House Bill 571 became the law of Texas in 2011. It requires sand miners to register with the state and follow “applicable environmental laws and rules.” So I put on my Sherlock Holmes hat and tried to determine what those were. After weeks of searching, I had my first clue as to why sand mines on the San Jacinto don’t follow guidelines that are common in other states.

The Texas Commission on Environmental Quality (TCEQ) website is bewildering. TCEQ documents posted online contain:

Simply googling “Texas sand mining best management practices (BMPs)” does not hit the mother lode. So you keep on searching, not knowing whether the information doesn’t exist or you’re just searching the wrong way. You keep thinking, “With a state as business-friendly as Texas, there must be a clear, simple articulation of guidelines somewhere!”

I finally gave up and asked someone at TCEQ to just send me environmental rules, regulations and BMPs for sand mining. It took three tries, but yesterday, I finally got usable information. And the answer is…! THERE ARE NONE FOR THIS PART OF TEXAS … with the exception of  a few EPA guidelines about refueling trucks within sand mines, some elements of the Clean Water Act, and a couple pages in a 133 page application.

The person helping me at TCEQ said that there appear to be:

  • No rules that include a setback distance between a sand mine and the San Jacinto River.
  • No restrictions on TCEQ permitting of sand mines in flood prone areas.

Texas does have guidelines for sand mining along the Brazos River in the John Graves scenic area of the Edwards Aquifer. However, they don’t apply to the San Jacinto River. And they have huge loopholes. For instance, see section 2.5 Stream Crossings and Buffers on Page 8. “Haul-road crossings through the buffer zones should be constructed ONLY WHEN NECESSARY [emphasis added].” 

The closest we come to articulating BMPs for sand mining along the San Jacinto: two pages within a PERMIT APPLICATION (see pages 62 and 63 of 166) to operate a sand mine. There are also some attachments to a letter from the TCEQ to the U.S. Army Corps of Engineers about the nationwide permitting process in Texas (see image at top of page). Neither of these are intuitive places to search for BMPs.

The experience of researching Best Management Practices for sand mining in Texas reminded me of filling out an IRS tax form – minus all the clarity in the IRS forms.

This lack of clarity is a big part of our problem in my opinion.

So what is a burly, cigar-chomping sand miner wearing a Caterpillar gimme cap on a bulldozer supposed to do? Put the dozer in gear and make money, of course. End of rant.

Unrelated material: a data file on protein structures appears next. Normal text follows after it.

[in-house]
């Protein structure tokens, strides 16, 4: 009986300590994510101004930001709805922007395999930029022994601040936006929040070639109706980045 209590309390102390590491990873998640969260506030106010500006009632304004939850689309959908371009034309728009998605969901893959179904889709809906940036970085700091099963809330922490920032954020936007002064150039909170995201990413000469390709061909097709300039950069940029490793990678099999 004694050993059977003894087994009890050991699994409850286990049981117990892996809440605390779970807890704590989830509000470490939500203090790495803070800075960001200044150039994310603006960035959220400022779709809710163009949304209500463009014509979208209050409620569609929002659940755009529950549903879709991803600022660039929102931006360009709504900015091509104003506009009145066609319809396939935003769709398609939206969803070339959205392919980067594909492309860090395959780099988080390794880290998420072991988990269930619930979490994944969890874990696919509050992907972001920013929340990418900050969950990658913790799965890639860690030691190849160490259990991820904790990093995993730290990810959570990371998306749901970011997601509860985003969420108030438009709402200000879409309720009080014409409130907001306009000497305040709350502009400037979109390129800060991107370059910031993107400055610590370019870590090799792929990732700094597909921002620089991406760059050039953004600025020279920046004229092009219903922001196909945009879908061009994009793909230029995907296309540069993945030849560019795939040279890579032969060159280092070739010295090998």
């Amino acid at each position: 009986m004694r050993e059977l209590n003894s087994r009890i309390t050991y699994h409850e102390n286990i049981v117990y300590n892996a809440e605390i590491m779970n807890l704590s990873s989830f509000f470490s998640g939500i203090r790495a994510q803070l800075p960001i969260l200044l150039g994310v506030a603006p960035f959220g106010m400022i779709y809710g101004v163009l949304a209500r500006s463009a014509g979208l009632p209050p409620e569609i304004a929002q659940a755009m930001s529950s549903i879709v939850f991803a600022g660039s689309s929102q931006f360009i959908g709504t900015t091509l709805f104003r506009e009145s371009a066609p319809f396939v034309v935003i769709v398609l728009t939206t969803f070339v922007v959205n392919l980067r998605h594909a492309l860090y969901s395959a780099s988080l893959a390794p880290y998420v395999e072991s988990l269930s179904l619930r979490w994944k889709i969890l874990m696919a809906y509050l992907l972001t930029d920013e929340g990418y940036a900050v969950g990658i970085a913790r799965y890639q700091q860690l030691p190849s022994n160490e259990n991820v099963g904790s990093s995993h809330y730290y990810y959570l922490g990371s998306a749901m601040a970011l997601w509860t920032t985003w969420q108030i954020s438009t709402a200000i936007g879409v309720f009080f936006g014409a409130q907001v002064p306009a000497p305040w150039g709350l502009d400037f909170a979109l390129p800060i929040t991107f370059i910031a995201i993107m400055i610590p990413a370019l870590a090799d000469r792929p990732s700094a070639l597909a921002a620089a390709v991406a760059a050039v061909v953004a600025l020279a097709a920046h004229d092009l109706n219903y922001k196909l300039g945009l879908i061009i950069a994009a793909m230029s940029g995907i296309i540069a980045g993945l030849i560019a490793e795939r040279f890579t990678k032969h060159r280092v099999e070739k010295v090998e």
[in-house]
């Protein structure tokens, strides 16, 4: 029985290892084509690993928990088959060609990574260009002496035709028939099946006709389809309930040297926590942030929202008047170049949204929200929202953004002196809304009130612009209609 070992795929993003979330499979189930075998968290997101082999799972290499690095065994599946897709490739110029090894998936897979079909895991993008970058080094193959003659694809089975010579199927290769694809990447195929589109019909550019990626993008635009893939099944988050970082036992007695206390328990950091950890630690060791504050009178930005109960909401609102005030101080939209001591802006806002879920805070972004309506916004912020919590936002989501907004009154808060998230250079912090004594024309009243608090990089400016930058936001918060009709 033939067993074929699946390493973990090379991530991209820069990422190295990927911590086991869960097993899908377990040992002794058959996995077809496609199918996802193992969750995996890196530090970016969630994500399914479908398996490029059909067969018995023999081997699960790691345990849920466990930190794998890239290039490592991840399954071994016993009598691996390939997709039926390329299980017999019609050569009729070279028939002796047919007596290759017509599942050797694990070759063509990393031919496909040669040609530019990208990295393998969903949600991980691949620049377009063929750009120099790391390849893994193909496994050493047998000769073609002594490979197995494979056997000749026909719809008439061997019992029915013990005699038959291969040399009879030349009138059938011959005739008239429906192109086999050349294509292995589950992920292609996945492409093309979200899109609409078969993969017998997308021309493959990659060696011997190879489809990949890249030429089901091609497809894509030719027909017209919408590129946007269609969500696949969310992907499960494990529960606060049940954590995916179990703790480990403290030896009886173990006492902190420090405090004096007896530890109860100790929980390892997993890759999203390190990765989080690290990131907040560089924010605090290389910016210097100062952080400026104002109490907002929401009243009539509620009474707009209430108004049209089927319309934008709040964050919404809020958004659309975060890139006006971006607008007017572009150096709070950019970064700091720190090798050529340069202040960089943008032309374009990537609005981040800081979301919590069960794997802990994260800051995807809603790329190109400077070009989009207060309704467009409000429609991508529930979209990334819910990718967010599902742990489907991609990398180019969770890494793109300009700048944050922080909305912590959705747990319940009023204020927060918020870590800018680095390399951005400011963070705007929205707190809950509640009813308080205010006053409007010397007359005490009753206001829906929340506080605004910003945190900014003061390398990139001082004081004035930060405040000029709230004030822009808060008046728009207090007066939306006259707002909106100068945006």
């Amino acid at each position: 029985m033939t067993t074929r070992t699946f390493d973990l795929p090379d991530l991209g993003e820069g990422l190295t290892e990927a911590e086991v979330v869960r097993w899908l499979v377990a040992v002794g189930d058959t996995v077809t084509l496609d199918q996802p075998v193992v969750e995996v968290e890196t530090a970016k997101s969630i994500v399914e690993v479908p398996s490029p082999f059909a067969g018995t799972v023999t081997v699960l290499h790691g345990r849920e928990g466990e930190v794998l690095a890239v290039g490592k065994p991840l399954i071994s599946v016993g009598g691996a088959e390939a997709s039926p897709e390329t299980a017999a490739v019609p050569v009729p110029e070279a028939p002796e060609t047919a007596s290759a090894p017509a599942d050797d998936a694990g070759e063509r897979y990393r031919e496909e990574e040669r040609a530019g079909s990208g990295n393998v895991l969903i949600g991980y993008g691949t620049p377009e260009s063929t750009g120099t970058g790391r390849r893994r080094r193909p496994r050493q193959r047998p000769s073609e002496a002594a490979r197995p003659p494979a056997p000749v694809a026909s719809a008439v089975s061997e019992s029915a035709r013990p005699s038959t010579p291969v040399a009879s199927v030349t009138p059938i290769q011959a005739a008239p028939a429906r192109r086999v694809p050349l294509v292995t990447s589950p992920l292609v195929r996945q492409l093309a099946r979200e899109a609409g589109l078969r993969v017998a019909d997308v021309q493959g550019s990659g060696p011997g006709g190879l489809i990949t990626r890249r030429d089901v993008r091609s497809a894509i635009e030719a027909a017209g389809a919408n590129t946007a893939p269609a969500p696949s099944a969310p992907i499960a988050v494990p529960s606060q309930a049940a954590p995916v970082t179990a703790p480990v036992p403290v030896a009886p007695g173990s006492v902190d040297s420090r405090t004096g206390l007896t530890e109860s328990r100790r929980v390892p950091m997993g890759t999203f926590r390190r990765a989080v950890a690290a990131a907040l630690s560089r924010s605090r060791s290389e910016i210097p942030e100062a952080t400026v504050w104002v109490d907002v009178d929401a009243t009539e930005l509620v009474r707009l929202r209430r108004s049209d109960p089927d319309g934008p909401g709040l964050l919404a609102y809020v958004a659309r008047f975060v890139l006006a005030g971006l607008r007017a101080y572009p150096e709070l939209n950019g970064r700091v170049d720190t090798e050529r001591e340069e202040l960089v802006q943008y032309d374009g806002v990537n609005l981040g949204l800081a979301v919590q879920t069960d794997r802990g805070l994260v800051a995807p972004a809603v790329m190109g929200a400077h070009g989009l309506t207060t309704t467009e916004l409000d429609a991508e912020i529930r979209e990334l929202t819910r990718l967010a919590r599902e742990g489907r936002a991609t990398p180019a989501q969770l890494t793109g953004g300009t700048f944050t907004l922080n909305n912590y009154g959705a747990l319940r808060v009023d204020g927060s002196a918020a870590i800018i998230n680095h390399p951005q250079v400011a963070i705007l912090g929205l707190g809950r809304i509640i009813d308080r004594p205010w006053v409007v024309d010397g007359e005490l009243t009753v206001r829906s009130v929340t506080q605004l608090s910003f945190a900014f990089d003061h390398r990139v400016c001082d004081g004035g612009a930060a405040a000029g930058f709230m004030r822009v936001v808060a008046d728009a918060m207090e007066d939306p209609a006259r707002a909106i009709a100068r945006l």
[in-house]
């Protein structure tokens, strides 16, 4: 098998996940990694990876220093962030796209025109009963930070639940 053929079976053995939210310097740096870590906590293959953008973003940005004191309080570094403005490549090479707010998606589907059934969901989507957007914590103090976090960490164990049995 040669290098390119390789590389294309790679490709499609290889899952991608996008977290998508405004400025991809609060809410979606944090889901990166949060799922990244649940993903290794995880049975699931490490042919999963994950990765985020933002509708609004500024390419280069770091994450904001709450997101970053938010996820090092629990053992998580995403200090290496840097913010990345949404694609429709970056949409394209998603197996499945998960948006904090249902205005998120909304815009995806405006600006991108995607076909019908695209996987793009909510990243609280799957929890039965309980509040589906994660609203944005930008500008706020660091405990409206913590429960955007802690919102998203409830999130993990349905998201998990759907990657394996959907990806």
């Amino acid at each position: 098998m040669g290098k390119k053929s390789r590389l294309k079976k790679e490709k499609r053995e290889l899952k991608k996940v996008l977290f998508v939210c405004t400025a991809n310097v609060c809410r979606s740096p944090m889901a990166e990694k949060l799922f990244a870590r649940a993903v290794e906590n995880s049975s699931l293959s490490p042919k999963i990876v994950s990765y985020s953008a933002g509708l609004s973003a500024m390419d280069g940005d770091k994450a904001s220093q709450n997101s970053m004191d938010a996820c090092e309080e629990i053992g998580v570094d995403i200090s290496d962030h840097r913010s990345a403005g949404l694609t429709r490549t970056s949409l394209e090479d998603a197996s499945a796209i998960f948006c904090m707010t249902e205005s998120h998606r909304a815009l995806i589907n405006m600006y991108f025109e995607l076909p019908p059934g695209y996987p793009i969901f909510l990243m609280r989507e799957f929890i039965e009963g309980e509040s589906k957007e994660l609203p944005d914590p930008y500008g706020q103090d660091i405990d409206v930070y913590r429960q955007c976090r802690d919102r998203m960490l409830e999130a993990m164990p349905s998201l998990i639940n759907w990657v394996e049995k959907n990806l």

Posted on June 28, 2018 by Bob Rehak

303 Days since Hurricane Harvey

Do Local Sand Mines Follow Best Management Practices?

Note: This is the first article in a series on sand mine best management practices. It focuses on insufficient natural buffers between the mines and the San Jacinto river. Subsequent posts will focus on land clearing, site reclamation practices, and more.

A comparison of sand mining actual and best management practices found that performance shortfalls in local mines exacerbate sedimentation in the San Jacinto River, contrary to assertions by the Texas Aggregate and Concrete Association (TACA) that sand mining has environmental benefits.

Proximity of mines to San Jacinto River in non-flood conditions.

TACA claims that when a river floods, the current is so weak that sand and sediment are deposited inside of mines. An analysis of satellite and aerial photos shows, though, that the current is strong enough to break dikes, destroy roads, re-route the river through mines, and carry sediment downstream.

TACA sounds eerily reminiscent of Richard Pryor when his wife caught him in bed with another woman. “Who you going to believe? Me or your lyin’ eyes?”

In at least one case, a broken dike has gone unrepaired for years while pollution continues to escape into the San Jacinto, the main source of water for Lake Houston and millions of people.

Dangers of Sand Mining

Numerous states and countries acknowledge the following risks of sand mining. Most impose regulations on the industry because sand and silt washed downstream from mines can:

  • Impair water quality
  • Increase water treatment costs
  • Impair wildlife and fish habitat
  • Reduce carrying capacity of rivers and streams
  • Reduce the volume of lakes
  • Block drainage ditches
  • Contribute to flooding
  • Impose dredging expenses on taxpayers
  • Ruin recreation

Louisiana: Leader in Communicating Best Practices

The Louisiana Best Management Practices Guide to sand mining is one of the most concise, candid and clearly written guides in the world. Government and industry developed it together. The refreshingly honest introduction states:

  • “Sand and gravel mining operations can potentially cause off-site impacts to water quality if site planning and BMPs are not factored into every aspect of the mining operation.”
  • “…BMPs … should be utilized … to prevent pollutants from leaving the mining operation.”
  • “Siltation is considered the highest nonpoint source priority of concern in wetland areas and the second highest priority affecting lakes (1992 Report to Congress).”
  • “Mining related activities have been estimated to cause 7 percent of the nation’s nonpoint source impacts to lakes and 17 percent to coastal waters.”

Comparing Texas Practices to Other Areas’

Texas does not make it clear what the state’s best management practices (BMPs) for sand mines are. So how do sand mines along the San Jacinto measure up to other states’ and countries’ guidelines? Not well.

One focus of their BMPs is the use of buffer zones, setbacks and strips of vegetation to reduce erosion and control sedimentation. The minimum distance between mine and river in most cases is 100 feet. Some specify more.

  • Alaska, for instance, discourages mines from locating within 1000 feet of a public water source, i.e., the San Jacinto which feeds Lake Houston, the main drinking water source for millions of people. The minimum near other bodies of water in Alaska is 200 feet.